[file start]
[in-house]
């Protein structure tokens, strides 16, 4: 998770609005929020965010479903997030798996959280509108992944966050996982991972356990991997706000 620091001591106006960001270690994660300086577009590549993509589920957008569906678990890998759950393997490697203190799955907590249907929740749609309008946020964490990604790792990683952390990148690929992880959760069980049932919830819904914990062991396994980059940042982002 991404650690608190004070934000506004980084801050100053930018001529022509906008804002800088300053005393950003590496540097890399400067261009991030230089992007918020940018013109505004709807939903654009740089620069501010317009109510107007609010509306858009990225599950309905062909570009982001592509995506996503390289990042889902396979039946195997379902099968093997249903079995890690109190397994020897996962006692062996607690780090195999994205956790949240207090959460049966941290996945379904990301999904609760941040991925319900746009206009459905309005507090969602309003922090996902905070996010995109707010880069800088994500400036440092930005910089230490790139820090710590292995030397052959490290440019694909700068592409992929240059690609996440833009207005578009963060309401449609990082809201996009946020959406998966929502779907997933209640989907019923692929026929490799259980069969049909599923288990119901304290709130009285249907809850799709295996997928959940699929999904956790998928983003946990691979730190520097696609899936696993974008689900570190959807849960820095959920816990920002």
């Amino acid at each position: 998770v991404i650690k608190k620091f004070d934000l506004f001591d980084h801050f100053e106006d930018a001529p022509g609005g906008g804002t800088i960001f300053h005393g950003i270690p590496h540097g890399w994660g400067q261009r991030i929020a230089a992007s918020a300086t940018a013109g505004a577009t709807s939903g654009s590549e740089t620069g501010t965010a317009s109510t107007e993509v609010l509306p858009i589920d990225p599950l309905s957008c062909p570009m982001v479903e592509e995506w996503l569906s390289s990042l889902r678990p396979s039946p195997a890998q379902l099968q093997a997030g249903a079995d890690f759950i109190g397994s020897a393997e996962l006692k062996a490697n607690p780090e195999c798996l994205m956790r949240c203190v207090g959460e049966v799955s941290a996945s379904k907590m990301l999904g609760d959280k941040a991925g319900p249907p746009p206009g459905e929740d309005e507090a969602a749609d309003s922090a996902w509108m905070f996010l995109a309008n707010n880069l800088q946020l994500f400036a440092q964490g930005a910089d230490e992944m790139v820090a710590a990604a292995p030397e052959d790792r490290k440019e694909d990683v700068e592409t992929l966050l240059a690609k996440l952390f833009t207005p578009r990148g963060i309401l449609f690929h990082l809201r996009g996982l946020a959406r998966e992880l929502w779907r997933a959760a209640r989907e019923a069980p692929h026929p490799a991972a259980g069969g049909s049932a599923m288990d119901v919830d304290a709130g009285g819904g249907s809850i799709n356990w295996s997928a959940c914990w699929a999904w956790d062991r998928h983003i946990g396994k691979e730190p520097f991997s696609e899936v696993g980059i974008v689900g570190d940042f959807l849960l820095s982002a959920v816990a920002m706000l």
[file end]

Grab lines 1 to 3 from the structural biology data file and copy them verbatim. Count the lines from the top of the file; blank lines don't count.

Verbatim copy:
[in-house]
């Protein structure tokens, strides 16, 4: 998770609005929020965010479903997030798996959280509108992944966050996982991972356990991997706000 620091001591106006960001270690994660300086577009590549993509589920957008569906678990890998759950393997490697203190799955907590249907929740749609309008946020964490990604790792990683952390990148690929992880959760069980049932919830819904914990062991396994980059940042982002 991404650690608190004070934000506004980084801050100053930018001529022509906008804002800088300053005393950003590496540097890399400067261009991030230089992007918020940018013109505004709807939903654009740089620069501010317009109510107007609010509306858009990225599950309905062909570009982001592509995506996503390289990042889902396979039946195997379902099968093997249903079995890690109190397994020897996962006692062996607690780090195999994205956790949240207090959460049966941290996945379904990301999904609760941040991925319900746009206009459905309005507090969602309003922090996902905070996010995109707010880069800088994500400036440092930005910089230490790139820090710590292995030397052959490290440019694909700068592409992929240059690609996440833009207005578009963060309401449609990082809201996009946020959406998966929502779907997933209640989907019923692929026929490799259980069969049909599923288990119901304290709130009285249907809850799709295996997928959940699929999904956790998928983003946990691979730190520097696609899936696993974008689900570190959807849960820095959920816990920002």
């Amino acid at each position: 998770v991404i650690k608190k620091f004070d934000l506004f001591d980084h801050f100053e106006d930018a001529p022509g609005g906008g804002t800088i960001f300053h005393g950003i270690p590496h540097g890399w994660g400067q261009r991030i929020a230089a992007s918020a300086t940018a013109g505004a577009t709807s939903g654009s590549e740089t620069g501010t965010a317009s109510t107007e993509v609010l509306p858009i589920d990225p599950l309905s957008c062909p570009m982001v479903e592509e995506w996503l569906s390289s990042l889902r678990p396979s039946p195997a890998q379902l099968q093997a997030g249903a079995d890690f759950i109190g397994s020897a393997e996962l006692k062996a490697n607690p780090e195999c798996l994205m956790r949240c203190v207090g959460e049966v799955s941290a996945s379904k907590m990301l999904g609760d959280k941040a991925g319900p249907p746009p206009g459905e929740d309005e507090a969602a749609d309003s922090a996902w509108m905070f996010l995109a309008n707010n880069l800088q946020l994500f400036a440092q964490g930005a910089d230490e992944m790139v820090a710590a990604a292995p030397e052959d790792r490290k440019e694909d990683v700068e592409t992929l966050l240059a690609k996440l952390f833009t207005p578009r990148g963060i309401l449609f690929h990082l809201r996009g996982l946020a959406r998966e992880l929502w779907r997933a959760a209640r989907e019923a069980p692929h026929p490799a991972a259980g069969g049909s049932a599923m288990d119901v919830d304290a709130g009285g819904g249907s809850i799709n356990w295996s997928a959940c914990w699929a999904w956790d062991r998928h983003i946990g396994k691979e730190p520097f991997s696609e899936v696993g980059i974008v689900g570190d940042f959807l849960l820095s982002a959920v816990a920002m706000l």